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This paper discusses the reduction of government activity through the participation of the private sector in service delivery. The paper poses the questions of whether and how to involve the formal private sector in the provision of municipal solid waste services. Private sector participation is a possible opportunity - not a panacea. In situations in which existing service delivery is either too costly or inadequate, private sector participation should be examined as a means of enhancing efficiency (and thus lowering costs) and mobilizing private investment (and thus expanding the resources available for urban infrastructure and equipment). To decide whether to have private sector participation, many factors need to be analyzed, such as cost recovery, efficiency, public accountability, management, finance, economies of scale, legislation, institutions, and cost. Cost factors in particular should be analyzed separately for the different components of solid waste service - collection, cleansing, disposal, and transfer. Methods of private sector participation most common to solid waste management are contracting, concession, franchise, and open competition. These options are discussed with particular emphasis given to the roles and responsibilities of local government in each case. The suitability of each of these methods may also vary for collection, cleansing, disposal and transfer services. The paper summarizes decision making criteria for whether to have private sector participation in delivery of solid waste management services. Furthermore, it recommends steps for proceeding beyond the discussion of issues and privatization approaches and moving toward field studies that will support decision-making in a specific city and, where justified, lead to phased involvement of the private sector.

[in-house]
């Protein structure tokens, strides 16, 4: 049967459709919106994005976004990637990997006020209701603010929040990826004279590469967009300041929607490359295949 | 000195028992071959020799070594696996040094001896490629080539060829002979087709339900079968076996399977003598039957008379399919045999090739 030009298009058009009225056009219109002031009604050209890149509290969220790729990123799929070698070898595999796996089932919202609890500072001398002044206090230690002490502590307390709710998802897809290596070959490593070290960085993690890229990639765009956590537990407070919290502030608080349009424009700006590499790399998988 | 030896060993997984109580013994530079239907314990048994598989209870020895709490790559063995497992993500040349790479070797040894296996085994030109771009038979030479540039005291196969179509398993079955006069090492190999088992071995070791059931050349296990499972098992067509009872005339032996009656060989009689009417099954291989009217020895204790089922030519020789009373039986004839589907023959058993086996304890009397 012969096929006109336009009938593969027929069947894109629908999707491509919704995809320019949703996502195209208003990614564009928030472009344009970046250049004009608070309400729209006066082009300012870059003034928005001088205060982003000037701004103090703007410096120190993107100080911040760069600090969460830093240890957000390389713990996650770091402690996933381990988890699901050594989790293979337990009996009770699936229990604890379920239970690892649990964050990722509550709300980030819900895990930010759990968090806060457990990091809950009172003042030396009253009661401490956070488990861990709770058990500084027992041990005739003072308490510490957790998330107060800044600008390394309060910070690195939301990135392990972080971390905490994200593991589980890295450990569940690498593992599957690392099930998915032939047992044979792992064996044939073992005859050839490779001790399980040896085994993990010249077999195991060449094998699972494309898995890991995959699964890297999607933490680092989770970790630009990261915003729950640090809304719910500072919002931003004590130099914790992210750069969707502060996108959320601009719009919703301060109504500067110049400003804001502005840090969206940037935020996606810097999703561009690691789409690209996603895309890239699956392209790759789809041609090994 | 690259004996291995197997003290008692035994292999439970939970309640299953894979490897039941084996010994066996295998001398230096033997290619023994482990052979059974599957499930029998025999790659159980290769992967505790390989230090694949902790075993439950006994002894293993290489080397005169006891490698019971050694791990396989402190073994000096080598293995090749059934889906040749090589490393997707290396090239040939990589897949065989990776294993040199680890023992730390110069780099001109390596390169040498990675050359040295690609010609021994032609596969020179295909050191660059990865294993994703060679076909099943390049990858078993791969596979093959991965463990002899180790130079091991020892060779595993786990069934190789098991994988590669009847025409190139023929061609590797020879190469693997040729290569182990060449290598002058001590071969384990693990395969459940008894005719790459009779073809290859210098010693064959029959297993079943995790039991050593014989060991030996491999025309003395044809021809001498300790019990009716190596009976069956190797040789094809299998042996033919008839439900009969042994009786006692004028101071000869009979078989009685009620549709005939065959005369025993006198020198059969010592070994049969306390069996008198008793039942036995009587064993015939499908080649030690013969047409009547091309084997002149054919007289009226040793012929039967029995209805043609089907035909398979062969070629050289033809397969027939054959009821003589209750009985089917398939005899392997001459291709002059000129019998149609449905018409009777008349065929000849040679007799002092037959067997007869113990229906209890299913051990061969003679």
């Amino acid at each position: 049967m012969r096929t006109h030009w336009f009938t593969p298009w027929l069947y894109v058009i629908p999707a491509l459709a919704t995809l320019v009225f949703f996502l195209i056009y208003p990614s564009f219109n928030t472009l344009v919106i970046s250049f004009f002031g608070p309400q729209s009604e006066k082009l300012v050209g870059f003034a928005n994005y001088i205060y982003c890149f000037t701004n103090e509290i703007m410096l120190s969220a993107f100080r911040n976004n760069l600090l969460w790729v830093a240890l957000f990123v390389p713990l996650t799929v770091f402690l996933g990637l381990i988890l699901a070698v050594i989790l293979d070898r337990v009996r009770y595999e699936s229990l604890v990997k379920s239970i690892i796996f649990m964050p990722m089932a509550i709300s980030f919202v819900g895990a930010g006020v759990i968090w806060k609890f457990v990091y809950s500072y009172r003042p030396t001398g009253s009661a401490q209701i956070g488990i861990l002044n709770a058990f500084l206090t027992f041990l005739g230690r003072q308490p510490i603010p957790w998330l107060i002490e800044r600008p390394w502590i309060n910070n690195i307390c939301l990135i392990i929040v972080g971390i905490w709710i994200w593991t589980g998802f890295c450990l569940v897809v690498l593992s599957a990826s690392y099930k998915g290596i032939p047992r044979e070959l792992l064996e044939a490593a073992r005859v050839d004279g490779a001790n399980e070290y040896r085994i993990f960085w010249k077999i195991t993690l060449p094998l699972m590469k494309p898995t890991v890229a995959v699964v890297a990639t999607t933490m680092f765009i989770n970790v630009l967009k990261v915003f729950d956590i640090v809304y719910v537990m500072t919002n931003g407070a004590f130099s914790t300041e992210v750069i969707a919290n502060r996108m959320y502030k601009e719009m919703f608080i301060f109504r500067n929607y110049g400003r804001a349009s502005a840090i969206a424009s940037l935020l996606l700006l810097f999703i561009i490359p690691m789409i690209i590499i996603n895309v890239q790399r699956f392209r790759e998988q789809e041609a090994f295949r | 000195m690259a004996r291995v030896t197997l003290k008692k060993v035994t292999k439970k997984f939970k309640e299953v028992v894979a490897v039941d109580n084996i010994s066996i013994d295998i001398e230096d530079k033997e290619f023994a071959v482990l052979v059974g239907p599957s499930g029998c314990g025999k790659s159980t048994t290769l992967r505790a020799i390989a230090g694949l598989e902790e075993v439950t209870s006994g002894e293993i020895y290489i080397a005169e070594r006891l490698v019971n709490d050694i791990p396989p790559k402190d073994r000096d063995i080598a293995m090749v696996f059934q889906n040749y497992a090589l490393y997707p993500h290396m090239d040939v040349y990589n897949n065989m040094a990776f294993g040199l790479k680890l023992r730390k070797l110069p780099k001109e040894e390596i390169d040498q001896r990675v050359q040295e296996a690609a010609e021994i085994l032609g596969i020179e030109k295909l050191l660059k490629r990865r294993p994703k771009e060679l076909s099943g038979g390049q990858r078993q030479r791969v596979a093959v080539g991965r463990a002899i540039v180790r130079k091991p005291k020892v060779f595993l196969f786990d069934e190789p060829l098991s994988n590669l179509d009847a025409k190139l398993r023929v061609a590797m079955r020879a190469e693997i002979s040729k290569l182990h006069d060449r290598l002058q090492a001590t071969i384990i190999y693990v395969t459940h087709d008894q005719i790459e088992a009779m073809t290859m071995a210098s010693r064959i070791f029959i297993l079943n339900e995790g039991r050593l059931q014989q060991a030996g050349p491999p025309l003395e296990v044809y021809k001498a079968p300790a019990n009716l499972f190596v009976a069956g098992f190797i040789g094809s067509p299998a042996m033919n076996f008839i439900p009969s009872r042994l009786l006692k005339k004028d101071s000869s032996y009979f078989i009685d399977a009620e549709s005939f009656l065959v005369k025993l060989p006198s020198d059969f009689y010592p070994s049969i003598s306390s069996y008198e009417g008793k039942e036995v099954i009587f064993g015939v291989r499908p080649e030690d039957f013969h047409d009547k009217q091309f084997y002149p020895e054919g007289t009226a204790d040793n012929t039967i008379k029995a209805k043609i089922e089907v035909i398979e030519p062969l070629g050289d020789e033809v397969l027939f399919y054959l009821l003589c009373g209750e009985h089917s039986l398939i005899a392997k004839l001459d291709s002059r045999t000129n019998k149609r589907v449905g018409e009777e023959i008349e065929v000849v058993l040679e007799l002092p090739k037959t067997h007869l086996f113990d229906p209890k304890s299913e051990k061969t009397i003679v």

Publisher: World Bank

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